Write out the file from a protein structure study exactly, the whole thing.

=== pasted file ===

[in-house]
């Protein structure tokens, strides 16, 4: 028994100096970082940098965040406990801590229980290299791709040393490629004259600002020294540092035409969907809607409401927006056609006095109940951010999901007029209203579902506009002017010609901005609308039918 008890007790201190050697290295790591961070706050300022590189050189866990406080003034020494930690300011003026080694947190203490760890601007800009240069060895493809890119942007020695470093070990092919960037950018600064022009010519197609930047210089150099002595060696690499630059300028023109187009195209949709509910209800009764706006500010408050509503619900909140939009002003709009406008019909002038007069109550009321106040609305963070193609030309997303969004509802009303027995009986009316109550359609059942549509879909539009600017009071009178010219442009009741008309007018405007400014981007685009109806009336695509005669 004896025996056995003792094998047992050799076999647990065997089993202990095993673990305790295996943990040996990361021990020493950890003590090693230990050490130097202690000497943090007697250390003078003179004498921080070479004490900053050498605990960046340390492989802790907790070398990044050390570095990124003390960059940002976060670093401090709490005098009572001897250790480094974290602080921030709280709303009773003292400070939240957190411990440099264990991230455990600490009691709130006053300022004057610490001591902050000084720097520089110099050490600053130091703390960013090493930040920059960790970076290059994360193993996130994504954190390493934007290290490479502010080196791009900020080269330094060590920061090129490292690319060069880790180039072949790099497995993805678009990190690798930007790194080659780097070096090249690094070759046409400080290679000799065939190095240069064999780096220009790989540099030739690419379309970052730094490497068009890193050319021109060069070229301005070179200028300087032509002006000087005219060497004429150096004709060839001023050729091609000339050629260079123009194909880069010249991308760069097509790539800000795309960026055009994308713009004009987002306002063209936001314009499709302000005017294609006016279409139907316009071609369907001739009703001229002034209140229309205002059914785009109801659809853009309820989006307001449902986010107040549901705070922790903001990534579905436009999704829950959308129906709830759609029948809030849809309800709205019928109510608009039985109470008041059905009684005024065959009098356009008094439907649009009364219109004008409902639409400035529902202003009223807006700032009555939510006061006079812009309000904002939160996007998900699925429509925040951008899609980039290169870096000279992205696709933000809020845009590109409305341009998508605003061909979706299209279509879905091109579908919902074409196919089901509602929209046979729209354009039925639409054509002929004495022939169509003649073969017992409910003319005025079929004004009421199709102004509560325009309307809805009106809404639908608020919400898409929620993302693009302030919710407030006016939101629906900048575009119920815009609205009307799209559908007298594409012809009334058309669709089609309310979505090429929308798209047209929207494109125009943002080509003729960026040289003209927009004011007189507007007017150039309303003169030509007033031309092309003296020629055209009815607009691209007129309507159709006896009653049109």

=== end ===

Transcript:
[in-house]
């Protein structure tokens, strides 16, 4: 028994100096970082940098965040406990801590229980290299791709040393490629004259600002020294540092035409969907809607409401927006056609006095109940951010999901007029209203579902506009002017010609901005609308039918 008890007790201190050697290295790591961070706050300022590189050189866990406080003034020494930690300011003026080694947190203490760890601007800009240069060895493809890119942007020695470093070990092919960037950018600064022009010519197609930047210089150099002595060696690499630059300028023109187009195209949709509910209800009764706006500010408050509503619900909140939009002003709009406008019909002038007069109550009321106040609305963070193609030309997303969004509802009303027995009986009316109550359609059942549509879909539009600017009071009178010219442009009741008309007018405007400014981007685009109806009336695509005669 004896025996056995003792094998047992050799076999647990065997089993202990095993673990305790295996943990040996990361021990020493950890003590090693230990050490130097202690000497943090007697250390003078003179004498921080070479004490900053050498605990960046340390492989802790907790070398990044050390570095990124003390960059940002976060670093401090709490005098009572001897250790480094974290602080921030709280709303009773003292400070939240957190411990440099264990991230455990600490009691709130006053300022004057610490001591902050000084720097520089110099050490600053130091703390960013090493930040920059960790970076290059994360193993996130994504954190390493934007290290490479502010080196791009900020080269330094060590920061090129490292690319060069880790180039072949790099497995993805678009990190690798930007790194080659780097070096090249690094070759046409400080290679000799065939190095240069064999780096220009790989540099030739690419379309970052730094490497068009890193050319021109060069070229301005070179200028300087032509002006000087005219060497004429150096004709060839001023050729091609000339050629260079123009194909880069010249991308760069097509790539800000795309960026055009994308713009004009987002306002063209936001314009499709302000005017294609006016279409139907316009071609369907001739009703001229002034209140229309205002059914785009109801659809853009309820989006307001449902986010107040549901705070922790903001990534579905436009999704829950959308129906709830759609029948809030849809309800709205019928109510608009039985109470008041059905009684005024065959009098356009008094439907649009009364219109004008409902639409400035529902202003009223807006700032009555939510006061006079812009309000904002939160996007998900699925429509925040951008899609980039290169870096000279992205696709933000809020845009590109409305341009998508605003061909979706299209279509879905091109579908919902074409196919089901509602929209046979729209354009039925639409054509002929004495022939169509003649073969017992409910003319005025079929004004009421199709102004509560325009309307809805009106809404639908608020919400898409929620993302693009302030919710407030006016939101629906900048575009119920815009609205009307799209559908007298594409012809009334058309669709089609309310979505090429929308798209047209929207494109125009943002080509003729960026040289003209927009004011007189507007007017150039309303003169030509007033031309092309003296020629055209009815607009691209007129309507159709006896009653049109």